The LockedIn Syndrome and the Minimally Conscious State

Brain death and the vegetative state should be contrasted with two other contemporary neurological syndromes of severe brain damage: the locked-in syndrome and the minimally conscious state. The locked-in syndrome, first named by Fred Plum and Jerome Posner in 1966, is characterized by a severe paralysis of the entire body, including the extremities and facial muscles, but with normal or nearly normal consciousness. This often results from a severe stroke to the brainstem that spares the cerebral hemispheres (in one sense the reverse of the vegetative state), and these patients often appear to be unconscious; however, a careful history and neurological examination uncover a high degree of cognitive functioning. Some physicians use this term to denote patients with any degree (e.g., mild to moderate) of disparity between paralysis and cognitive functioning. However, this term, when used properly, means a profound disparity between paralysis (severe) and consciousness (normal or nearly normal).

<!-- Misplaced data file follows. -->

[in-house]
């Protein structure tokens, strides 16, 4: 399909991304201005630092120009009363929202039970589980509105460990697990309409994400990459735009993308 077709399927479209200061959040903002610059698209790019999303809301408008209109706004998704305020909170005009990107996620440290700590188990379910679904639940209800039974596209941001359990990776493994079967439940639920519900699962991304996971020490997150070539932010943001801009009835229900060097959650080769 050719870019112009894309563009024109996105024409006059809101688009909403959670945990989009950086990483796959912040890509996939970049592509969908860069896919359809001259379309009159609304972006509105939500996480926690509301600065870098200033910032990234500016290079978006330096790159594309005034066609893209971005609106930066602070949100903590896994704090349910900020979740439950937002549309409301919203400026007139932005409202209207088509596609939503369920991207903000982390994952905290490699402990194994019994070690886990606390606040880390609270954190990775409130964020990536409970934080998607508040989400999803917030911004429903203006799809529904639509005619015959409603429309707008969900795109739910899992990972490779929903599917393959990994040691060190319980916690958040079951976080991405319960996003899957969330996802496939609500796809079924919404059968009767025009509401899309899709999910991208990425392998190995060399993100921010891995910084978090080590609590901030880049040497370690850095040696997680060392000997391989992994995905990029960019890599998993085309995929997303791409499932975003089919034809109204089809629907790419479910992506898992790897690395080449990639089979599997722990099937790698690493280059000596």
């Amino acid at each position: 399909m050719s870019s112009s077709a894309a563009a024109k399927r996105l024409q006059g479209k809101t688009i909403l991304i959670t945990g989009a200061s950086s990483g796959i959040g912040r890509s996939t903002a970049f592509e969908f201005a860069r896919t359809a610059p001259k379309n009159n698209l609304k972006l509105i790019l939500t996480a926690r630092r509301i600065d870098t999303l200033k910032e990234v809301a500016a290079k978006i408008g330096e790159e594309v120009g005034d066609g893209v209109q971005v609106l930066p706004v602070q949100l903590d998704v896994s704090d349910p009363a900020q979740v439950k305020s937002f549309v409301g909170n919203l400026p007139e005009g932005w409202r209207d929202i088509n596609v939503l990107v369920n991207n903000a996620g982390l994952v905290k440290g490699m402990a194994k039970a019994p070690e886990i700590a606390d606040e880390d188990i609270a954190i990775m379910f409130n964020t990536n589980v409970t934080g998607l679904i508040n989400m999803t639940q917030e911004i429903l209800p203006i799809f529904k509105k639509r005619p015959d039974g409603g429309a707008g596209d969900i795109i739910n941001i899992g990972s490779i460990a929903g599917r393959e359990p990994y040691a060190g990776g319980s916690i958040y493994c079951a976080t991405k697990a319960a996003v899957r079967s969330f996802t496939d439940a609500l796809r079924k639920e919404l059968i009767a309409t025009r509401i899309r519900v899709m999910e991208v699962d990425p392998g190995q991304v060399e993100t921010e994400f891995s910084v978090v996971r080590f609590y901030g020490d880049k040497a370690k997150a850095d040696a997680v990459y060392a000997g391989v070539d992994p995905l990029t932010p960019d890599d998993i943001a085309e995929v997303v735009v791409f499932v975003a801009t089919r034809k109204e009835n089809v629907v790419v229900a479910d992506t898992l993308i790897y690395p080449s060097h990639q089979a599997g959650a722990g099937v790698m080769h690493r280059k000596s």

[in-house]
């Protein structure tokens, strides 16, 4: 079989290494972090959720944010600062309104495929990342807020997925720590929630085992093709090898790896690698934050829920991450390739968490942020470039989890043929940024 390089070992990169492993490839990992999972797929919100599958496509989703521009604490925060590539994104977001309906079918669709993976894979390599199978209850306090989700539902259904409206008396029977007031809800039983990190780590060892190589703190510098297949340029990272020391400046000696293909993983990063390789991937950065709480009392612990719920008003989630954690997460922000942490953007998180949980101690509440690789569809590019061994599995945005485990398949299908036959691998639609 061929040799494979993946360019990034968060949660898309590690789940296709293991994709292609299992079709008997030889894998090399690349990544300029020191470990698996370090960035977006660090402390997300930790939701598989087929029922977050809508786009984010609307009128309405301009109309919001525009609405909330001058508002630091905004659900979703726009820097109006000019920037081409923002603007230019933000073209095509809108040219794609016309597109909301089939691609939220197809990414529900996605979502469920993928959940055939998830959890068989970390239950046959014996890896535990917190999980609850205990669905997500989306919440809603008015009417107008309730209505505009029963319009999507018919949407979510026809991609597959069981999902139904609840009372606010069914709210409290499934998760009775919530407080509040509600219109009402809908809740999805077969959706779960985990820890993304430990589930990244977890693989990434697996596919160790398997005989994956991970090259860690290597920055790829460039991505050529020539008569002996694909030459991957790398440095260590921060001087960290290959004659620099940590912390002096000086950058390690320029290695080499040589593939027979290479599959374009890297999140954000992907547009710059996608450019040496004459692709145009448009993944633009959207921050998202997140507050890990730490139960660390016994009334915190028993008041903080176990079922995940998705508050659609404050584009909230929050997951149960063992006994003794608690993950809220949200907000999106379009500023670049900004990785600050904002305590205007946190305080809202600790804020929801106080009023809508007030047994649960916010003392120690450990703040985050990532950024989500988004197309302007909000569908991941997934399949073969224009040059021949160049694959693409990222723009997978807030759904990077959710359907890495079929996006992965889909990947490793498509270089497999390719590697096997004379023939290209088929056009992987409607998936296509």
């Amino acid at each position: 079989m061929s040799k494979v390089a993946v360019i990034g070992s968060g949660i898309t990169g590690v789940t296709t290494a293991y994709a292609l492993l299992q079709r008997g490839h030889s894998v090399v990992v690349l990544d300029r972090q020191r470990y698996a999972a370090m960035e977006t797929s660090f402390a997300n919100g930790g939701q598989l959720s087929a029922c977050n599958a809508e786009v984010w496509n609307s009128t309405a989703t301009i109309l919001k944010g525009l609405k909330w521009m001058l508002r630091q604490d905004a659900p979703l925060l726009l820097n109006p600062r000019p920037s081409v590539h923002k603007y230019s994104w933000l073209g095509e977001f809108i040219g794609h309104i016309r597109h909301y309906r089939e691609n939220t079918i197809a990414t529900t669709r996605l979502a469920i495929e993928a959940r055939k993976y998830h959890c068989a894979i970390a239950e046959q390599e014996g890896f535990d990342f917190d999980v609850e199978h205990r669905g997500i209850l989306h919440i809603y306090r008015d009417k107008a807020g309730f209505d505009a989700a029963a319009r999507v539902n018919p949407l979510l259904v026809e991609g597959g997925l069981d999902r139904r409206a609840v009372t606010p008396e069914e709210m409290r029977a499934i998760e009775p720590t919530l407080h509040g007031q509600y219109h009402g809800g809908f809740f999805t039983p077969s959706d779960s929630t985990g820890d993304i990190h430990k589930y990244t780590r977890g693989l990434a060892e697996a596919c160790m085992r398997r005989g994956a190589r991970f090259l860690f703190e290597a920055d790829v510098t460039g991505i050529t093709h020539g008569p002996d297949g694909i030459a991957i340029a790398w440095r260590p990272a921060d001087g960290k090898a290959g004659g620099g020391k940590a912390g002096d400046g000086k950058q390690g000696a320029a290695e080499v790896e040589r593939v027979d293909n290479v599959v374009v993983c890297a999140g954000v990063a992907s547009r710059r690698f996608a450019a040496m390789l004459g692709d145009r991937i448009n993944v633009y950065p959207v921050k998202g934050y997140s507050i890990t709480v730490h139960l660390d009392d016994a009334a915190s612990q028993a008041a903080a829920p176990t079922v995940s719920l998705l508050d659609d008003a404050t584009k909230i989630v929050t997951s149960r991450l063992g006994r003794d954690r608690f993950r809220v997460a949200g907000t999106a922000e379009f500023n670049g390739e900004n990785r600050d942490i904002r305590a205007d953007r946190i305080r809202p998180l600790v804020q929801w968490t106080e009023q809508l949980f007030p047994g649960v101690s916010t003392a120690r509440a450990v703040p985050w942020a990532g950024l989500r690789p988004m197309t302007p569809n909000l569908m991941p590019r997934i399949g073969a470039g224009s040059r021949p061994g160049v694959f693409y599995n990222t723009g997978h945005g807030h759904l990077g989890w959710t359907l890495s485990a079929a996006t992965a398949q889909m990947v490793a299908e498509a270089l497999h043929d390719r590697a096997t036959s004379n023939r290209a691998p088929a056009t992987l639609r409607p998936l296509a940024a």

Unlike brain death, the vegetative state, and the locked-in syndrome, all of which are fairly well characterized and accepted by the medical profession, the term minimally conscious state is of relatively recent vintage, and its acceptance and potential usefulness as a distinct neurological syndrome are far from settled. Formally called the minimally responsive state, the minimally conscious state is defined as a condition of "severely altered consciousness in which minimal but definite behavioral evidence of self or environmental awareness is demonstrated," in other words, a condition of severely to profoundly impaired cognitive functioning (Giacino et al.). This diagnosis is made by the demonstration on a reproducible or sustained basis of one or more of the following behaviors: following simple commands, gestural or verbal yes/no responses, intelligible verbalization, and purposeful behavior such as appropriate smiling or crying, pursuit eye movement, and sustained visual fixation. Even though the difference between being vegetative and thus completely unconscious and being "minimally" conscious may seem to be a subtle distinction and even though some have argued that being minimally conscious is a medical fate worse than being vegetative, the courts in recent landmark decisions and many healthcare professionals have treated these syndromes radically differently from a medical, ethical, and legal standpoint (Rich).

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